Four Elements of Great Cultures

Sometimes I think it’s really easy as coaches to get wrapped up in what we teach to others.  We’re excited to share great lessons we’ve learned and just know they will help whoever will listen.  At times, this thirst to teach comes at the expense of remembering there are plenty of opportunities for us to learn too.  That’s one of my favorite parts of my job- I’m able to learn from an incredible diversity of people who offer so much.  Over the last year I had the privilege to learn from three great cultures, and I think some of the qualities they display would benefit your teams as well.

Let’s do a little visualization activity.  Imagine a culture where there’s an understanding of and respect for the process and how long it takes.  What do you see? What’s it sound like? What does it feel like? Imagine an environment where risk and failure are encouraged.  Same. What do you see, hear, and feel? Maybe even think about taste or smell. How about a culture that engages and develops the total person?  One that doesn’t just focus on the contribution you make to the group. What would that be like to you? Finally, imagine a culture that focuses on how each individual can improve while keeping a sense of what is best for the group and developing it as well?  Same- what would this look like?

Chances are what you envisioned was sports related.  Maybe it was a moment on a team you were fortunate to be a part of in your past as either a player or coach.  Maybe it was a team you’ve read about or watched play. The cultural characteristics I described actually are elements of three of the best cultures I was around over the last year, and none of them are athletic teams.  They’re performing arts groups, and I think we can learn a lot from them.

We have a really good group of performing arts at our school.  Our talented and gifted drama class won a state championship and competed at the regional level.  The choral program regularly produces amazing performances and performers, with many making regional and state groups.  Our dance program is outstanding as well. They don’t have any competitions that I’m aware of, but they have multiple concerts yearly that are largely student-driven and are great,  Although more of my time was spent with athletics, I was around enough to have the pleasure of learning from all three and got a snapshot of three tremendous, student-centered cultures that allow for growth.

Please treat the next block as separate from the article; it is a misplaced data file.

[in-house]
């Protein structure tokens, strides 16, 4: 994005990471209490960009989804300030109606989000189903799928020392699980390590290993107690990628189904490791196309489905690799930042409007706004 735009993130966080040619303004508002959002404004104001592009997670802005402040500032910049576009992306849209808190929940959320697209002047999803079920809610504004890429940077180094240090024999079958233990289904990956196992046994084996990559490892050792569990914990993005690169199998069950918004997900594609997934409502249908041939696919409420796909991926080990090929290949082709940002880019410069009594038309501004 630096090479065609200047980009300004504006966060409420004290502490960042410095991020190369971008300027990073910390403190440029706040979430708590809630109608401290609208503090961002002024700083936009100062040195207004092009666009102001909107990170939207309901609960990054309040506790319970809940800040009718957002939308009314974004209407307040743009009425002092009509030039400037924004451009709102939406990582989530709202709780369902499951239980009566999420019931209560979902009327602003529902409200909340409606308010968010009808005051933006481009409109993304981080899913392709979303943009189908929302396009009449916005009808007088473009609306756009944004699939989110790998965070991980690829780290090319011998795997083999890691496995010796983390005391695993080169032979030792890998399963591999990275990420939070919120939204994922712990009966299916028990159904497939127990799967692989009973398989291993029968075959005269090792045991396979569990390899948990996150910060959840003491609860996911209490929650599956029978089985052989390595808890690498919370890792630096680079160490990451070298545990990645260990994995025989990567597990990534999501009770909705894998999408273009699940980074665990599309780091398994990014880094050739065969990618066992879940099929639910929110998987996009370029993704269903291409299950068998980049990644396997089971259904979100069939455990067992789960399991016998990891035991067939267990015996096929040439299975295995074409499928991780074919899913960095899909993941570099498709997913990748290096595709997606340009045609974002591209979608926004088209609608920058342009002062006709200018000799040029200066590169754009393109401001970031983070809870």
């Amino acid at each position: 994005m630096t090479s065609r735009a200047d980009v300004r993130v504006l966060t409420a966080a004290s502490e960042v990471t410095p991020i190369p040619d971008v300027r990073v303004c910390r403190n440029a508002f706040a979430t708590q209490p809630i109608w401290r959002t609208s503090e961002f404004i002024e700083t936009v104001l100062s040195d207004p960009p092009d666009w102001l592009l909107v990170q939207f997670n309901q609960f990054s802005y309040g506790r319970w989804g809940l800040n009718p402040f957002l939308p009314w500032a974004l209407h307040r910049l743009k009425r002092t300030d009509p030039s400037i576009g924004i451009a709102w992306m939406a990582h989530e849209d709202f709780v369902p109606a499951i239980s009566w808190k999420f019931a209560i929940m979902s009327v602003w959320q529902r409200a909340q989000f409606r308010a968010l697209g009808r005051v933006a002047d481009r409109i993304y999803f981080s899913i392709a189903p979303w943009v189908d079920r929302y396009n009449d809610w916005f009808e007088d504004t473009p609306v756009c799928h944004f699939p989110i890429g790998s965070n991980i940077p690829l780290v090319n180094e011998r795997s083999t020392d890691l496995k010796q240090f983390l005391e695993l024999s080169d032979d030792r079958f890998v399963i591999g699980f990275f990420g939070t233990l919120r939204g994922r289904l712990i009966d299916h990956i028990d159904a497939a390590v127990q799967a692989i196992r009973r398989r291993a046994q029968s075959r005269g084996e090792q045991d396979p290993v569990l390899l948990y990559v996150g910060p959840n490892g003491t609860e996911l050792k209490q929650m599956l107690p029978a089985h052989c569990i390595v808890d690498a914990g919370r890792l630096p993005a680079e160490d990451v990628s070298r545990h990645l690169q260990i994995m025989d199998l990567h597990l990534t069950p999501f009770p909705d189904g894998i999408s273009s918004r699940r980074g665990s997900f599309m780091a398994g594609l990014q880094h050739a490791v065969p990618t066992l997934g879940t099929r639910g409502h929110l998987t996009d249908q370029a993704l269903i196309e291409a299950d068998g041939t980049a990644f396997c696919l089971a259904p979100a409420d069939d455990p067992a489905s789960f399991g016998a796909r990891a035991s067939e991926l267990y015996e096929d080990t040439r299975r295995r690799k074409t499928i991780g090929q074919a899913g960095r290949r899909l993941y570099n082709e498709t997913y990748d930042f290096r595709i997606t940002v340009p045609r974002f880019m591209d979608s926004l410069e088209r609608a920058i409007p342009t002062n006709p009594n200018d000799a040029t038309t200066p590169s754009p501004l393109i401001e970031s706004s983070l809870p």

Each of the groups has all four characteristics present in our visualization activity.  The first is an understanding of and respect for the process and how long it takes. There is a daily routine of sorts that is intentional in what it does for students and the group.   They also really get that it takes time to develop a great performance or performer. I think a major factor for this is the split of practice and performance time. It’s overwhelmingly skewed in the favor of practice.  You may work an entire school year for something you perform once or, at most, a handful of times. Compare this to sports where you compete weekly and as much as four times in a week. This demands patience, persistence, and a direction- it demands a process.

The second characteristic is they all create environments where risk and failure are encouraged.  One of my favorite interactions of the year came during a session with a biology class. Our discussion was about stress, and we were talking about how stress can be good. One of the students I knew from sport psychology was a member of the choir program, and here's a piece of our conversation:

Me: Yall go for it and try new things in chorus right? Student: Oh yeah. Me: Like it? Student: Love it. Me: Why? Student: Because I want to learn! Me: Why else? Student: Because we can do it and fail and it’s okay because it’s safe.